Alright Sweden!  Takin' over the Top Six

I am not usually a Helgesson person.  But to have a pair of sisters both finish in the top six here is amazing.  And for Viktoria Helgesson to come out and place third in the free skate must be a confidence boost for her (especially coming from 12th place after the short program).  I enjoyed watching Joshi skate in Portland as well, although I don't necessarily see her as Grand Prix medal material quite yet.  But that third place finish in the short program shows that I may not know what I am talking about.

Ladies, Making me Forget NHK

Ah, the ladies have been shaping up much better than they were at NHK.   The count of credited triples (that did not end in falls) in the free skates for the top ladies:

Kanako Murakami:  Five Triples

Rachael Flatt:  Five Triples

Carolina Kostner:  Three Triples

Joshi Helgesson: Four Triples

Amelie Lacoste:  Three Triples

Viktoria Helgesson:  Six Triples

That's what ARMIN Talkin' About!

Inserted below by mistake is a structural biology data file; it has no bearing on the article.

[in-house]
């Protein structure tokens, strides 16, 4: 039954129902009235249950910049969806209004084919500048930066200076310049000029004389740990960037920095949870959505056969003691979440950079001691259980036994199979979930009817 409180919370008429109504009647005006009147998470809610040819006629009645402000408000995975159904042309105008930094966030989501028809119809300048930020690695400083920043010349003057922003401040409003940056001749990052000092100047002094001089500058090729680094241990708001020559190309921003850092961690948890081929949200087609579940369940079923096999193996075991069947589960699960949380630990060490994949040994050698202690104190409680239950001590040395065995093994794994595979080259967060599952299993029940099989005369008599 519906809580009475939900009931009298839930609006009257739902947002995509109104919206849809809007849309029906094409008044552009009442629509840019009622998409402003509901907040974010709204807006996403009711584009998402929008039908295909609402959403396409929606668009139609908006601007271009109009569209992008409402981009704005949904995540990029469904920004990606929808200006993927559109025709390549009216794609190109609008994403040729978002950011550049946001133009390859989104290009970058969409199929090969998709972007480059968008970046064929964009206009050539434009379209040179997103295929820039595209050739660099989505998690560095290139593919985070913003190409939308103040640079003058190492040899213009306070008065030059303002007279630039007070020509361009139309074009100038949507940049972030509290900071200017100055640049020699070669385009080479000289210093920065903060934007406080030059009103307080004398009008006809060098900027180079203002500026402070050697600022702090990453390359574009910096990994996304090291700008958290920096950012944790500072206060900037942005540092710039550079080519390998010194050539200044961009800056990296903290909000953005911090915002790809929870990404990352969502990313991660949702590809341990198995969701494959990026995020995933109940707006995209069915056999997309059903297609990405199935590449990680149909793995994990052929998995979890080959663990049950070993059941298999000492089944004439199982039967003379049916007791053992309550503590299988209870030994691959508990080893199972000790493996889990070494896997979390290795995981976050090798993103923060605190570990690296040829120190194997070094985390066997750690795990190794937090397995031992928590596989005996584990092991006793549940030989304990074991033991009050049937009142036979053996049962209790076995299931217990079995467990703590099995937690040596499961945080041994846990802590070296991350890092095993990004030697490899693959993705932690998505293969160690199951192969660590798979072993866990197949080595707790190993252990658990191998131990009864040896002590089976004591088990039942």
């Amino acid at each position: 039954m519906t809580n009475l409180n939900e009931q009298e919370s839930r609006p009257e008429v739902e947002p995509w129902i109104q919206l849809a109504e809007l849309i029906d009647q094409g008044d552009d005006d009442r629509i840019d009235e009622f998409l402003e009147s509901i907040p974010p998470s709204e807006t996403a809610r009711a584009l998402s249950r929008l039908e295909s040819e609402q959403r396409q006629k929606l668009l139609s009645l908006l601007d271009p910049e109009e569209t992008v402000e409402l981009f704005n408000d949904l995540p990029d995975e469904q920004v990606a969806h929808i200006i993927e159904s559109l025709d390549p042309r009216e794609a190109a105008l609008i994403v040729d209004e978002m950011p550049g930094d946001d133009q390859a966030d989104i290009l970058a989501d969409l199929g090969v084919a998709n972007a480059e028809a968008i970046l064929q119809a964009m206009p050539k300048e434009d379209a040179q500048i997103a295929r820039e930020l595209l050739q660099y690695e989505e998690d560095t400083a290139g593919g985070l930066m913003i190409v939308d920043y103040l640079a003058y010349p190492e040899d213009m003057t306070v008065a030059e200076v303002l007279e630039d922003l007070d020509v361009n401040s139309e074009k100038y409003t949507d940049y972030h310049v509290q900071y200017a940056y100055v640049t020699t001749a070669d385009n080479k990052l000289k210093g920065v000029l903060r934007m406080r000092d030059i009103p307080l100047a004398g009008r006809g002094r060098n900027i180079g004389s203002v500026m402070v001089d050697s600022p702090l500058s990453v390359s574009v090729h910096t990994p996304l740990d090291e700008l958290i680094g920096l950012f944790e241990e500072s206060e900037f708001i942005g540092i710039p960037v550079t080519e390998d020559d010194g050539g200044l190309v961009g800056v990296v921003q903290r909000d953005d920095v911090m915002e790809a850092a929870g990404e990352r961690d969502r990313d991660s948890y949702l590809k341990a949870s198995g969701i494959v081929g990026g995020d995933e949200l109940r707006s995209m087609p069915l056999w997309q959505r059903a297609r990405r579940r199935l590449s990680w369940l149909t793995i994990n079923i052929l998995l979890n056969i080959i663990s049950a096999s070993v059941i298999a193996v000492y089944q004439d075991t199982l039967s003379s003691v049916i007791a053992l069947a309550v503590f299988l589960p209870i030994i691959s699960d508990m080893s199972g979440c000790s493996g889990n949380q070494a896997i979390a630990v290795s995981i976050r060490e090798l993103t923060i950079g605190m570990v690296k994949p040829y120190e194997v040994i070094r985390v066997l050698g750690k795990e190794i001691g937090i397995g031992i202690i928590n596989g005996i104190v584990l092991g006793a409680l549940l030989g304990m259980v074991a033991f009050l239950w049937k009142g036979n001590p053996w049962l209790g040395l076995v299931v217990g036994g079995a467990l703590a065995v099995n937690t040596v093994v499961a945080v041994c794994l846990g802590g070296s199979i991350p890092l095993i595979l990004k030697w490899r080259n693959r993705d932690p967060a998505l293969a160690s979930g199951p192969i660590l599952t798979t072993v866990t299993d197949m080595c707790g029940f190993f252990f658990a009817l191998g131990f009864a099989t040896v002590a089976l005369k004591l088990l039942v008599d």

I like Armin Mahbanoozadeh, but what I like the most is the quiet and GLORIOUS way that he skated at this competition.  (I will try to ignore the fact that he skated to Avatar, music that doesn't do it for me).  He is a beautiful skater and he deserved every moment of the standing ovation he got (only trouble in the free was a popped lutz at the end, but he completed the combo on that).  Was Mahbanoozadeh not invited to two Grand Prix events?  He pointed out on his Twitter yesterday that he spies a few openings at Trophee Eric Bompard. Let's hope that means that he will be filling one of the slots.  He deserves it. (UPDATED:  he just tweeted that there will only be one Grand Prix this year, so I guess he won't be skating at TEB.  Oh, well) Despite being ten points behind Oda in program components, he still almost matched his total free score on the strength of his technical elements. Of course, that's because Oda's last combination didn't count.  ODA!